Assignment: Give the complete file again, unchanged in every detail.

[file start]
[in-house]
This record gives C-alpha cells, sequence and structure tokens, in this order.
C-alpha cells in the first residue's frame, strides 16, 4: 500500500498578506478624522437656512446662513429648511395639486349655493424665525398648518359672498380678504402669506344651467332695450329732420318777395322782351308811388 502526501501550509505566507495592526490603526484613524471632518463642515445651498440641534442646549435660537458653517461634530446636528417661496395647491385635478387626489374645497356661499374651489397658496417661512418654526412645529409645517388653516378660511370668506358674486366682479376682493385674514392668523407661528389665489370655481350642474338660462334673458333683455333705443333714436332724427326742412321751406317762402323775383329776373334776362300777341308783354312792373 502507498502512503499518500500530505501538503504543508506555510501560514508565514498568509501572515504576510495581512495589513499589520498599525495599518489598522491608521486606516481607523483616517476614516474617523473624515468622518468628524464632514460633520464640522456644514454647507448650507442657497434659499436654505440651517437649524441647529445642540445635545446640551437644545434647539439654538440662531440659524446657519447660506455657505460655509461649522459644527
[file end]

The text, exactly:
[in-house]
This record gives C-alpha cells, sequence and structure tokens, in this order.
C-alpha cells in the first residue's frame, strides 16, 4: 500500500498578506478624522437656512446662513429648511395639486349655493424665525398648518359672498380678504402669506344651467332695450329732420318777395322782351308811388 502526501501550509505566507495592526490603526484613524471632518463642515445651498440641534442646549435660537458653517461634530446636528417661496395647491385635478387626489374645497356661499374651489397658496417661512418654526412645529409645517388653516378660511370668506358674486366682479376682493385674514392668523407661528389665489370655481350642474338660462334673458333683455333705443333714436332724427326742412321751406317762402323775383329776373334776362300777341308783354312792373 502507498502512503499518500500530505501538503504543508506555510501560514508565514498568509501572515504576510495581512495589513499589520498599525495599518489598522491608521486606516481607523483616517476614516474617523473624515468622518468628524464632514460633520464640522456644514454647507448650507442657497434659499436654505440651517437649524441647529445642540445635545446640551437644545434647539439654538440662531440659524446657519447660506455657505460655509461649522459644527